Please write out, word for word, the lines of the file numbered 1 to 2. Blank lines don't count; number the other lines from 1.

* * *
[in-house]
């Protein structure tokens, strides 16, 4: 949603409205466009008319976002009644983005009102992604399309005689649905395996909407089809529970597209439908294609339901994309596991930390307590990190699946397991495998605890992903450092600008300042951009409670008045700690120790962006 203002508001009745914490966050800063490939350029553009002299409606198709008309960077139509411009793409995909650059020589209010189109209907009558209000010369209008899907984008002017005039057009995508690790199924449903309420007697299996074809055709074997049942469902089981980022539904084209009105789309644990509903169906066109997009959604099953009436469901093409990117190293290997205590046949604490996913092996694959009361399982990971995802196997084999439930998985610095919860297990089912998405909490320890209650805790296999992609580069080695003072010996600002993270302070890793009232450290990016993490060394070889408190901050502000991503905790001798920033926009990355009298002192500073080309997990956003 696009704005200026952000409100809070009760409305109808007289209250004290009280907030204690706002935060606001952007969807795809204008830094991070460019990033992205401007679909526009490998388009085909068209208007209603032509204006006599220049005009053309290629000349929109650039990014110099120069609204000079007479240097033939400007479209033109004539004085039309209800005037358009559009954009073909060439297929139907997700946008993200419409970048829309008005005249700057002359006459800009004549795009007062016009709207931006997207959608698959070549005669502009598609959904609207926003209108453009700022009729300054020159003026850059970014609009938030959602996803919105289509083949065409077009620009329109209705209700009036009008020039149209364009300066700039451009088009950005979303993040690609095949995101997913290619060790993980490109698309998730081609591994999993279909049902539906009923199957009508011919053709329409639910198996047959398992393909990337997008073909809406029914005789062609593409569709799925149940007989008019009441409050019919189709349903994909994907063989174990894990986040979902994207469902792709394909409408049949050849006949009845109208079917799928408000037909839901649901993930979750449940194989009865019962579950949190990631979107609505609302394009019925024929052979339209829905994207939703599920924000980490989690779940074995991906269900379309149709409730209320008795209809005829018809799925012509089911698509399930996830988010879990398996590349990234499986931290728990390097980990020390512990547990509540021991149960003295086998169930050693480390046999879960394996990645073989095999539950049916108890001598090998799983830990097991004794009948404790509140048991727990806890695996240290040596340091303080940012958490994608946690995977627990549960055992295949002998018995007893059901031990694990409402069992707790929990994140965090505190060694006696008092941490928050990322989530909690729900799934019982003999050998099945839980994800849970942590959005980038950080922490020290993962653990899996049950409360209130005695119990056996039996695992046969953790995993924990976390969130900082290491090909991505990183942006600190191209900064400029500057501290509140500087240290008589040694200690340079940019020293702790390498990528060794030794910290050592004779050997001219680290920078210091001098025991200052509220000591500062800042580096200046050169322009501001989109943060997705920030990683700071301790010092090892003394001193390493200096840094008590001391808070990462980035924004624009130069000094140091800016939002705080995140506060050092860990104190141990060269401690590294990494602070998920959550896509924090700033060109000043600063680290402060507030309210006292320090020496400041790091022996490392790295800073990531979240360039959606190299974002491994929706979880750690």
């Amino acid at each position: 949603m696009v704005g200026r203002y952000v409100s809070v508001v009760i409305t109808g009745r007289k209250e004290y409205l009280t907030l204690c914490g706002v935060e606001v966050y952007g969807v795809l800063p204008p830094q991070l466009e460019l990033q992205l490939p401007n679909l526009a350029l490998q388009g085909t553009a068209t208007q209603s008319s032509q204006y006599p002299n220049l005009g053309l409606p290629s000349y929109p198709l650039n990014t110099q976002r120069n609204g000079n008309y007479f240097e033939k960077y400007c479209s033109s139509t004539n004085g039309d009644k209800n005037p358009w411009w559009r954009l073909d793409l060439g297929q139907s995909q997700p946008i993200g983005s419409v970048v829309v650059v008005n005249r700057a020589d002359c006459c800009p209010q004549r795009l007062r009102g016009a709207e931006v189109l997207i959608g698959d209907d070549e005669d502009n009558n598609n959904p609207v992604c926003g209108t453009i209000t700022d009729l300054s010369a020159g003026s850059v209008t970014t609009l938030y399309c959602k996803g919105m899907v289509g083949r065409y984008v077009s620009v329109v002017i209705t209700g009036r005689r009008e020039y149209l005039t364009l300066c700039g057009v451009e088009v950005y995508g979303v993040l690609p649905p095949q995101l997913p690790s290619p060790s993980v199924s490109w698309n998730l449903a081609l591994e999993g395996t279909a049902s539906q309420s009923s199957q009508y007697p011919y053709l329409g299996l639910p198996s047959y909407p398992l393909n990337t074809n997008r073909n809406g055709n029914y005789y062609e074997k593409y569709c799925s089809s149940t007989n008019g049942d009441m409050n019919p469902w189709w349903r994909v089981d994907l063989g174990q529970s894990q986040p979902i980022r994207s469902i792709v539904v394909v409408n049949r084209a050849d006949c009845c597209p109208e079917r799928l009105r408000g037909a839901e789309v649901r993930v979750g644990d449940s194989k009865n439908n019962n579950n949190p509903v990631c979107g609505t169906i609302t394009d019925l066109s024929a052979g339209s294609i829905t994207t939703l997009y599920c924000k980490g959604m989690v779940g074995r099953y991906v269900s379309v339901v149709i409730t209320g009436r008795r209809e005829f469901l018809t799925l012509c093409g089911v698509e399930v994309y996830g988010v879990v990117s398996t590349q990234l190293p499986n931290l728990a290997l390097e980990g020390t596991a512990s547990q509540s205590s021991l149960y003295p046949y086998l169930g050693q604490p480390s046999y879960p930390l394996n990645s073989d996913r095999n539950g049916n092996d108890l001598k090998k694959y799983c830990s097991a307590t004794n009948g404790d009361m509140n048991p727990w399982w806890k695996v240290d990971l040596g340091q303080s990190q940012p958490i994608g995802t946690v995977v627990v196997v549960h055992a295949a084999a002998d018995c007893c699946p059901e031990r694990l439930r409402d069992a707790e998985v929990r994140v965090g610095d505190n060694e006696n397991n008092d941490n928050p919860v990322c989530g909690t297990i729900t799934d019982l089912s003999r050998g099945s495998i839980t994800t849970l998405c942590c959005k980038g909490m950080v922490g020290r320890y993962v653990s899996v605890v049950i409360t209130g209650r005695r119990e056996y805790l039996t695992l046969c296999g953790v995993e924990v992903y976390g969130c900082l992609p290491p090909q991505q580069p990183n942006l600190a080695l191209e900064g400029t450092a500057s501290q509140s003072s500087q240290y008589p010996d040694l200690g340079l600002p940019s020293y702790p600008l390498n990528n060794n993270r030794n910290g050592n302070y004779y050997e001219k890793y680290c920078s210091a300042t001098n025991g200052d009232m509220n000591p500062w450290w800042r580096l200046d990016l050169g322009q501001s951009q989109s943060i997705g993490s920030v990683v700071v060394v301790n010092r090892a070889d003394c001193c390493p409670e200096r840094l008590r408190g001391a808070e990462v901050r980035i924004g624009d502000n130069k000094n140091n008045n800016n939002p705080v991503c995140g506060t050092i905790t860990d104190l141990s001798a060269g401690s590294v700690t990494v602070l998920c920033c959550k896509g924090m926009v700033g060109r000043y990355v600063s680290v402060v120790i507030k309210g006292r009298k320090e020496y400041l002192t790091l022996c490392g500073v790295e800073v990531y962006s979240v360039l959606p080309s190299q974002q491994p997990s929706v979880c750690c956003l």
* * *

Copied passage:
[in-house]
């Protein structure tokens, strides 16, 4: 949603409205466009008319976002009644983005009102992604399309005689649905395996909407089809529970597209439908294609339901994309596991930390307590990190699946397991495998605890992903450092600008300042951009409670008045700690120790962006 203002508001009745914490966050800063490939350029553009002299409606198709008309960077139509411009793409995909650059020589209010189109209907009558209000010369209008899907984008002017005039057009995508690790199924449903309420007697299996074809055709074997049942469902089981980022539904084209009105789309644990509903169906066109997009959604099953009436469901093409990117190293290997205590046949604490996913092996694959009361399982990971995802196997084999439930998985610095919860297990089912998405909490320890209650805790296999992609580069080695003072010996600002993270302070890793009232450290990016993490060394070889408190901050502000991503905790001798920033926009990355009298002192500073080309997990956003 696009704005200026952000409100809070009760409305109808007289209250004290009280907030204690706002935060606001952007969807795809204008830094991070460019990033992205401007679909526009490998388009085909068209208007209603032509204006006599220049005009053309290629000349929109650039990014110099120069609204000079007479240097033939400007479209033109004539004085039309209800005037358009559009954009073909060439297929139907997700946008993200419409970048829309008005005249700057002359006459800009004549795009007062016009709207931006997207959608698959070549005669502009598609959904609207926003209108453009700022009729300054020159003026850059970014609009938030959602996803919105289509083949065409077009620009329109209705209700009036009008020039149209364009300066700039451009088009950005979303993040690609095949995101997913290619060790993980490109698309998730081609591994999993279909049902539906009923199957009508011919053709329409639910198996047959398992393909990337997008073909809406029914005789062609593409569709799925149940007989008019009441409050019919189709349903994909994907063989174990894990986040979902994207469902792709394909409408049949050849006949009845109208079917799928408000037909839901649901993930979750449940194989009865019962579950949190990631979107609505609302394009019925024929052979339209829905994207939703599920924000980490989690779940074995991906269900379309149709409730209320008795209809005829018809799925012509089911698509399930996830988010879990398996590349990234499986931290728990390097980990020390512990547990509540021991149960003295086998169930050693480390046999879960394996990645073989095999539950049916108890001598090998799983830990097991004794009948404790509140048991727990806890695996240290040596340091303080940012958490994608946690995977627990549960055992295949002998018995007893059901031990694990409402069992707790929990994140965090505190060694006696008092941490928050990322989530909690729900799934019982003999050998099945839980994800849970942590959005980038950080922490020290993962653990899996049950409360209130005695119990056996039996695992046969953790995993924990976390969130900082290491090909991505990183942006600190191209900064400029500057501290509140500087240290008589040694200690340079940019020293702790390498990528060794030794910290050592004779050997001219680290920078210091001098025991200052509220000591500062800042580096200046050169322009501001989109943060997705920030990683700071301790010092090892003394001193390493200096840094008590001391808070990462980035924004624009130069000094140091800016939002705080995140506060050092860990104190141990060269401690590294990494602070998920959550896509924090700033060109000043600063680290402060507030309210006292320090020496400041790091022996490392790295800073990531979240360039959606190299974002491994929706979880750690």